blogimaget“You said this morning…”

“I said I wanted you here this morning.” Elliott tugged his sleeve. “You need to run a sample for us.”


“Test someone.”

Sid’s fingers tapped. “Who?”


Her head started shaking before the words pushed out of her mouth. “No, no, no, no, no. That would not be a good idea. Pick a uniform… or your receptionist. Anyone else.”

“We need to know how accurate the evaluation…”

“You mean you want to know how accurate I am.”

Elliott didn’t answer.

Sid’s mind raced for an excuse. “I don’t know if I can do two sessions in one day.”

“I asked Roth. She said you could if you had a good room. Which you apparently have.”

“Yeah, well, she’s not the one testing. And if you have a question, you should talk to me.”

“So you can’t do a full day’s work.”

“That’s not…” She paused. “You said I could have a whole day with Clemons.”

“We’ll bring him back tomorrow if you need the time. You are getting paid. More hours than you work.”

“I didn’t make that deal.” Sid tapped and twitched and got up, paced, and sat down again as Elliott watched. Finally, she let out a long breath and nodded. “Sit down.”

The room was quiet as Sid got out papers and cued up her programs. She could almost taste the smirk on Elliott’s face.

“Okay, we’re going to run a series of tests. Some will be…”

“Look, you can skip all this. I…”

“I’m running the tests, not you, Detective.”

She glared coldly at him and Elliott suddenly felt more vulnerable than he liked.

“Relax. It won’t hurt.”

“How do you know I won’t lie?” the detective said as he watched her open a notebook to a clean page. “Just to throw you.”

Sid ignored the question. “Okay, your first test is an easy one. Standard intelligence. Stanford-Binet. Should be a breeze.”  She pulled up the test on the computer, sat back, and waited.

“You’re going to watch?”

She folded her arms and waited.

It took him more time than she thought. And through it all, she watched Elliott. Made him sweat. It was stupid, but gave Sid the pleasant sensation of power. When he finished, she silently pulled out some cards, shuffled through them.

“No one uses the TAT anymore,” Elliott said.

“I do.”

“It’s not effective.”

“And who is running the tests, Detective?” she said coldly. “Could you please turn away?”

“You’re kidding.”

Sid sat forward, leaning into him. “You want to see how I work? This is how I work.”




blogimagetShe could feel eyes exploring every part of her body, every curve showing beneath her pom uniform, every strand of highlighted hair on her head. Watching. Watching her. Every day. For the last three days. She barely made it through school and now she was followed. Again. Watching her. Hannah gave her a ride home. Was talking about… what? She couldn’t remember. All she knew was she needed to get in the house.



She took out her keys, holding them tightly between shaking fingers. Her hand was slick with sweat and the metal kept slipping between her fingers, but she frantically  put them back in place. One between each finger. Like brass knuckles. That was from a show about how to defend against an attack. Hold the keys in your fist, then if anyone tried anything… Slam! Right in the eye and run like hell.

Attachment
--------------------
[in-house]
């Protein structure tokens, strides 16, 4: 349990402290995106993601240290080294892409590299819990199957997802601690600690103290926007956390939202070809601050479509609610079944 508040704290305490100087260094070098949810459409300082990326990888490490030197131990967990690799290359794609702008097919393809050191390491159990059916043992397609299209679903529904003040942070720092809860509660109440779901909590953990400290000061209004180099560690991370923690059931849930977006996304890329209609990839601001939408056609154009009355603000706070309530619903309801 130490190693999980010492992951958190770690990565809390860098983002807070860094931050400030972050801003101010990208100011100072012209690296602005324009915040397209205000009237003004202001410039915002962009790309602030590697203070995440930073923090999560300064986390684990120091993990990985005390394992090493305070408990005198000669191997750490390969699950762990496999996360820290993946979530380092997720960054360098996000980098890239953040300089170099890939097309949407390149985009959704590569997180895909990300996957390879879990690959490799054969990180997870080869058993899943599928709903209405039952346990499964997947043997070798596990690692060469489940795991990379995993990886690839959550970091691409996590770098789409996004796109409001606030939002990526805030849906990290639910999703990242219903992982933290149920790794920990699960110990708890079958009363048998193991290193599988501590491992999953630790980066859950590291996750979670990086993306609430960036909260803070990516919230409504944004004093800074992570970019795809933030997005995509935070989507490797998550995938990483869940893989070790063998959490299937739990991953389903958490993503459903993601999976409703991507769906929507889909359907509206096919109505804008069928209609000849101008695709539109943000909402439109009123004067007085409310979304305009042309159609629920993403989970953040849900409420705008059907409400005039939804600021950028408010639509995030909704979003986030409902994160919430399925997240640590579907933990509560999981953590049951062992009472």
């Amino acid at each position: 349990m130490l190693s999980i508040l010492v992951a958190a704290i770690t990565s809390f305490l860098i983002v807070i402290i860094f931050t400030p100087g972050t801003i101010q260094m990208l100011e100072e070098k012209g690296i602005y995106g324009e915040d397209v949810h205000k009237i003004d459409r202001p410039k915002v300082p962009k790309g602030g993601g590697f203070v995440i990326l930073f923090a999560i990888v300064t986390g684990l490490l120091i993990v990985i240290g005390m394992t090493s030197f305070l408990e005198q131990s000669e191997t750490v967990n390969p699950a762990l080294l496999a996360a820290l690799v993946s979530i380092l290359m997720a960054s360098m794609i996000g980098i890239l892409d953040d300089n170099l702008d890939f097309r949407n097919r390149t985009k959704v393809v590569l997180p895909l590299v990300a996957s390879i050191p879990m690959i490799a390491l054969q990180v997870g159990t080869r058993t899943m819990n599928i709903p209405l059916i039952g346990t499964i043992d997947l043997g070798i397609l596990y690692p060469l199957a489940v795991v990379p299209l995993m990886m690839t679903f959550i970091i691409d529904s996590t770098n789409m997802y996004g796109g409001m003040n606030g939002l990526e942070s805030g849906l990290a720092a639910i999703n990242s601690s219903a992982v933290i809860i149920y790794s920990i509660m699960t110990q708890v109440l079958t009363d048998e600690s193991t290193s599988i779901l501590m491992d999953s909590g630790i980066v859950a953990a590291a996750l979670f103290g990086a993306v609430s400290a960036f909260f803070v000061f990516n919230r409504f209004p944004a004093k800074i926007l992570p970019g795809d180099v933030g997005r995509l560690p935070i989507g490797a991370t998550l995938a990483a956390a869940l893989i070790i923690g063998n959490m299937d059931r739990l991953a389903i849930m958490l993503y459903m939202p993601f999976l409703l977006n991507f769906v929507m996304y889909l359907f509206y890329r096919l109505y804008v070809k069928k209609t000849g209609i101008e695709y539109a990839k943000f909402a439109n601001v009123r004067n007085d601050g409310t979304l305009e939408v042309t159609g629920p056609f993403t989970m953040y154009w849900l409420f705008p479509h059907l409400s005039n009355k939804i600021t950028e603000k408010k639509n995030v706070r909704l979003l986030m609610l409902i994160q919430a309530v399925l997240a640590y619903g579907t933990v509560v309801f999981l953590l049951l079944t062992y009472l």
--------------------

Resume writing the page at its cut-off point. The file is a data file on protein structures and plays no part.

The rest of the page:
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    blogimaget   It was the third week in the Stupid Fucking House as Maggie Quinn called it. A small two-bedroom in a town that didn’t quite qualify as a suburb and was much quieter than she expected. It wasn’t her first choice, but the other two properties fell through. One, the day before closing. The second, right in the middle of closing. Three was the charm. Third week. Third house. Third coat of paint.

The guy at Menards now recognized her from two aisles away. “Must have a big place?” the man smiled as he mixed six gallons for her. 

Maggie tried to smile back. No, it wasn’t a big place.  She just liked to paint. It was a job, something to do. And she needed that. Best of all, the results were immediate and obvious. A refreshing change. Maybe she should start her own house painting business. She was getting good at it.

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Her head was filled with the color. The smell of it. The feel of it. Smooth as glass. The taste. Like a flower just opening.

“Why are you doing this?” Blaithe Clemons screamed as she felt a hard thud against her stomach. The pain shot through her torso and plowed into her skull. She dug her fingers into the ground and tried to anchor herself in case she was dragged further. Blaithe smelled the last leaves of fall rotting on the ground. And cotton candy. Pink and sticky and sweet. Around her were clouds hanging in the air. Clouds in a long line stretching in front of her. Hours of the day. Days of the week. Weeks of the year. All stretching in a line of yellow clouds in front of her. All leading to this moment.

“I’m not afraid of you.” Blaithe swallowed and tasted blood.

No one answered.

Blaithe expected to feel a fist next. Or feet kicking her stomach. She expected every possible act of violence her young brain could conjure. Except what she got.

Cold, empty darkness. 

And a brilliant flood of indigo.

The First and Last










That was his life. How it always was. How it always would be. Never stop. Never rest. Just run. If he didn’t run, bad things happened. If he didn’t run, his job was left undone and his purpose… well, if he didn’t run, he had no purpose. And without purpose, there was no reason for him. It was that simple.

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